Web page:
To mark the 2022 World Pangolin Day, conservationists in Nigeria have called on communities to get involved in the fight to tackle the illegal trade of pangolin in the country.
The experts who spoke at an event organised by the Pangolin Conservation Guild Nigeria in collaboration with the US Consulate in Lagos, said Nigeria cannot make substantial progress in its fight against the illegal trade of pangolin without community action.
Remarking at the event, the Minister of State for Environment, Sharon Ikeazor, represented by the Director-General of NESREA, Aliyu Jauro, said achieving sustainability without community action is a challenge to sustainable wildlife resources.
Ikeazor stressed that the ministry was committed to ensuring environmental protection, natural resources conservation, and sustainable development, adding that the country will soon sign a Cooperation Framework Agreement on Transboundary Ecosystem Conservation and Sustainable Management of Forestry and Wildlife Resources with Cameroun.
Speaking, the Conservator-General, National Park Service, Ibrahim Gori, said President Buhari recently approved the establishment of 10 new national parks in the country to enhance efforts and commitment to tackling illegal wildlife trade in the country.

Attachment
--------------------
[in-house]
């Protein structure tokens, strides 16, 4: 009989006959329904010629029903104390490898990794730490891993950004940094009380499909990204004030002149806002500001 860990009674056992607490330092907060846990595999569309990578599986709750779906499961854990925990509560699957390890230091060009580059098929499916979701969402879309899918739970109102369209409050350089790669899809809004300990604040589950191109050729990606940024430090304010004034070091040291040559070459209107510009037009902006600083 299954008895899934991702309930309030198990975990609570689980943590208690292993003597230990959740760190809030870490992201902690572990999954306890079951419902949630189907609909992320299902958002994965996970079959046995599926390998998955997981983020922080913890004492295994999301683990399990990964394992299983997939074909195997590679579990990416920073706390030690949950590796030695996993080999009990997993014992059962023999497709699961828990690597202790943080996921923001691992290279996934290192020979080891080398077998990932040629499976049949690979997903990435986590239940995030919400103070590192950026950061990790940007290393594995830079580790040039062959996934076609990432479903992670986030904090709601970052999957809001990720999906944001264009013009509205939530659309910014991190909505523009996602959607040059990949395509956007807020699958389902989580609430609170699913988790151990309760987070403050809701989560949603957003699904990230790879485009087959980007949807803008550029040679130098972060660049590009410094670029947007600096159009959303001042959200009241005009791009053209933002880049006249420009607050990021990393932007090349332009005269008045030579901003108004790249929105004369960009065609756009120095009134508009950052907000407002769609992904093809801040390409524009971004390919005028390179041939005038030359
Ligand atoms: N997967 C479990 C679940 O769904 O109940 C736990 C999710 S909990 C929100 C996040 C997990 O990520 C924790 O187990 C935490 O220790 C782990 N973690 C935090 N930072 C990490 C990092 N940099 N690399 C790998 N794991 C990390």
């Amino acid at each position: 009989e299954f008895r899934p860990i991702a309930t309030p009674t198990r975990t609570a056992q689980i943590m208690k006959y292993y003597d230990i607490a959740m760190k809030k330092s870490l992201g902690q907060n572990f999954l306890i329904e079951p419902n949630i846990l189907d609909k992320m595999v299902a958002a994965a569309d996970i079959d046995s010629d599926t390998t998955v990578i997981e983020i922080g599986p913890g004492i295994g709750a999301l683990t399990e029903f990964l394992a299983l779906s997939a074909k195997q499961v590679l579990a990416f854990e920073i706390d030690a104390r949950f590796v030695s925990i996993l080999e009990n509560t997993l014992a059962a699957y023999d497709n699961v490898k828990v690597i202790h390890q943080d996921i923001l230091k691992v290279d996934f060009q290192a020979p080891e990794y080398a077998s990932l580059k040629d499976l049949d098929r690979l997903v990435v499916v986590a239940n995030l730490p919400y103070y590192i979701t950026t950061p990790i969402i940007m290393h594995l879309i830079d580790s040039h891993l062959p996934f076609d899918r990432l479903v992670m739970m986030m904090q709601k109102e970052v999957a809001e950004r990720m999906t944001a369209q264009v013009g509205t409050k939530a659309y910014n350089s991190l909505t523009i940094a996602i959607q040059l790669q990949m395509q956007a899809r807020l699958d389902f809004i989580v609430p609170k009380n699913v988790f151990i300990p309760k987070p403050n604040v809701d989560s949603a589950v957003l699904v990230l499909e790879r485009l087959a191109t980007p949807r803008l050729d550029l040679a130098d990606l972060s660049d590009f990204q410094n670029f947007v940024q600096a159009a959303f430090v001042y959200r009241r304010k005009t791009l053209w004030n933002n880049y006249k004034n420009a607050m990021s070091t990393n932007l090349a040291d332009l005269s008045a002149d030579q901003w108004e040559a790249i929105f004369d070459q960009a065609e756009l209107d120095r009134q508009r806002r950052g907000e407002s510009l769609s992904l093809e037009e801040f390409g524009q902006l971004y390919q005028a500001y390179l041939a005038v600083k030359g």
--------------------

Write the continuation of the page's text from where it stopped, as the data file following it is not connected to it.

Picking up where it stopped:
According to him, the theme for the 2022 World Pangolin Day was apt, especially as the conservation of any animal species, including the pangolins, is impossible without the cooperation of the community where these species are found.
On his part, the Chairman, Pangolin Conservation Guild Nigeria, Olajumoke Morenikeji, stated that pangolins are the most smuggled mammal in the world because of their meat and scales.
She said, “Unrestricted poaching, hunting, and trafficking of pangolins can lead to the extinction of the only mammals with scales as seen in Asia. To solve this problem, our existing conservation laws in the country should be amended and better enforced, to discourage hunting and poaching of pangolins and other wildlife animals.”
Remarking at the event, Jennie Foltz from the Department of Public Affairs, United States Consulate, Lagos, said the joint project between the United States Consulate and the Pangolin Conservation Guild of Nigeria was focused on promoting advocacy and awareness, and curbing the threats from pangolin trafficking on the environment and human health.
She said the US Mission to Nigeria, the embassy in Abuja, and the consulate in Lagos will continue to work closely with Nigerian authorities to train enforcement agencies on how to identify traffickers of pangolin meat and scales.
She hails community advocacy efforts at the grassroots and renewed commitment by the Nigerian government to wildlife protection.
Speaking on the importance of pangolins, Director-General and CEO, National Environmental Standards of Regulations Enforcement Agency (NESREA), Aliyu Jauro, said various studies have shown that a pangolin can protect an area of forest as large as a football field from termite destruction while enabling forest to absorb CO2 and to produce O2.
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